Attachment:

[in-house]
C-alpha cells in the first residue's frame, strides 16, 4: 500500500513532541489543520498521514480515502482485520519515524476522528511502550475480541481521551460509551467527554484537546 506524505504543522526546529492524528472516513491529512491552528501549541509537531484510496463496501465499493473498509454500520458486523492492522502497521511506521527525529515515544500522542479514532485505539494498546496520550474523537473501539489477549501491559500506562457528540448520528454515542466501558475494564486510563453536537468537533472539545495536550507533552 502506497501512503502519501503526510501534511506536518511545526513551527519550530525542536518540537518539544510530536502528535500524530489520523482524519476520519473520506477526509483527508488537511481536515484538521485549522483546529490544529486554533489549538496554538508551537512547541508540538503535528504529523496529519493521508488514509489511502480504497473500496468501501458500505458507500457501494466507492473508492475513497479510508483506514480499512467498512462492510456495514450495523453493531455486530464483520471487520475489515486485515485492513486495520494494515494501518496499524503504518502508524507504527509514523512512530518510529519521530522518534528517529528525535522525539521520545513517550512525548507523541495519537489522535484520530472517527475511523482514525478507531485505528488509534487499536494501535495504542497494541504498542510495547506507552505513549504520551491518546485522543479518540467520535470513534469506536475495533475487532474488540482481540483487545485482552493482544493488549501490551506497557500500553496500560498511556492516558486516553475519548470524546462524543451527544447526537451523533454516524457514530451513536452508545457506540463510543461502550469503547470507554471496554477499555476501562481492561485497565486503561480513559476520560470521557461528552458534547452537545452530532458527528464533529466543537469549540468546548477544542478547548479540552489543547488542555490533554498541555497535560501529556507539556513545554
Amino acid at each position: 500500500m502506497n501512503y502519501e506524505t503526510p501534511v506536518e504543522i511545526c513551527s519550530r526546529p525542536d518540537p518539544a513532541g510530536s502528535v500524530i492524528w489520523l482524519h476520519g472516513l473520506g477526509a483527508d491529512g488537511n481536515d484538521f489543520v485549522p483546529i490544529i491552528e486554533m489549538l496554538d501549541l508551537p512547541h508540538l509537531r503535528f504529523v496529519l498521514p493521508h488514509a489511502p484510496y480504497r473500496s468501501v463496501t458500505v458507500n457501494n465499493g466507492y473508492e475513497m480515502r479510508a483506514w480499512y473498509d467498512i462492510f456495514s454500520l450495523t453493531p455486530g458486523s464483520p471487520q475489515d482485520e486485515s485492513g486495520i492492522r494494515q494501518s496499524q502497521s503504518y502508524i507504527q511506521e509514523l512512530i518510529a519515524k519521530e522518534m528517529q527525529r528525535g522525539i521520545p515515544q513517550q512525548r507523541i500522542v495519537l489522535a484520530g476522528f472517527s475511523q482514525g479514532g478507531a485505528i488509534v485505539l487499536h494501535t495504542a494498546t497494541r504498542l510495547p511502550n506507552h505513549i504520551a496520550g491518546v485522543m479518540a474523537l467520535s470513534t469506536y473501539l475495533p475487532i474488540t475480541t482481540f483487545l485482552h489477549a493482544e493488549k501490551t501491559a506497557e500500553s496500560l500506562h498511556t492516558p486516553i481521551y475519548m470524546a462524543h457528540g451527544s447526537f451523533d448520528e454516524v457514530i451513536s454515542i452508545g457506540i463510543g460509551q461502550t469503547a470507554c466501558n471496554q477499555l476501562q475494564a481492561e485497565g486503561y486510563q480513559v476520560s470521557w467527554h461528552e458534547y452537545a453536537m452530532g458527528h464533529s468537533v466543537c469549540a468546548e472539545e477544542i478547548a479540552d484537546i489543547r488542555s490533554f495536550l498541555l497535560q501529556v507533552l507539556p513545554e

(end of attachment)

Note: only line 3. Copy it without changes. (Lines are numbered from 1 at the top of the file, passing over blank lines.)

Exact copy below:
Amino acid at each position: 500500500m502506497n501512503y502519501e506524505t503526510p501534511v506536518e504543522i511545526c513551527s519550530r526546529p525542536d518540537p518539544a513532541g510530536s502528535v500524530i492524528w489520523l482524519h476520519g472516513l473520506g477526509a483527508d491529512g488537511n481536515d484538521f489543520v485549522p483546529i490544529i491552528e486554533m489549538l496554538d501549541l508551537p512547541h508540538l509537531r503535528f504529523v496529519l498521514p493521508h488514509a489511502p484510496y480504497r473500496s468501501v463496501t458500505v458507500n457501494n465499493g466507492y473508492e475513497m480515502r479510508a483506514w480499512y473498509d467498512i462492510f456495514s454500520l450495523t453493531p455486530g458486523s464483520p471487520q475489515d482485520e486485515s485492513g486495520i492492522r494494515q494501518s496499524q502497521s503504518y502508524i507504527q511506521e509514523l512512530i518510529a519515524k519521530e522518534m528517529q527525529r528525535g522525539i521520545p515515544q513517550q512525548r507523541i500522542v495519537l489522535a484520530g476522528f472517527s475511523q482514525g479514532g478507531a485505528i488509534v485505539l487499536h494501535t495504542a494498546t497494541r504498542l510495547p511502550n506507552h505513549i504520551a496520550g491518546v485522543m479518540a474523537l467520535s470513534t469506536y473501539l475495533p475487532i474488540t475480541t482481540f483487545l485482552h489477549a493482544e493488549k501490551t501491559a506497557e500500553s496500560l500506562h498511556t492516558p486516553i481521551y475519548m470524546a462524543h457528540g451527544s447526537f451523533d448520528e454516524v457514530i451513536s454515542i452508545g457506540i463510543g460509551q461502550t469503547a470507554c466501558n471496554q477499555l476501562q475494564a481492561e485497565g486503561y486510563q480513559v476520560s470521557w467527554h461528552e458534547y452537545a453536537m452530532g458527528h464533529s468537533v466543537c469549540a468546548e472539545e477544542i478547548a479540552d484537546i489543547r488542555s490533554f495536550l498541555l497535560q501529556v507533552l507539556p513545554e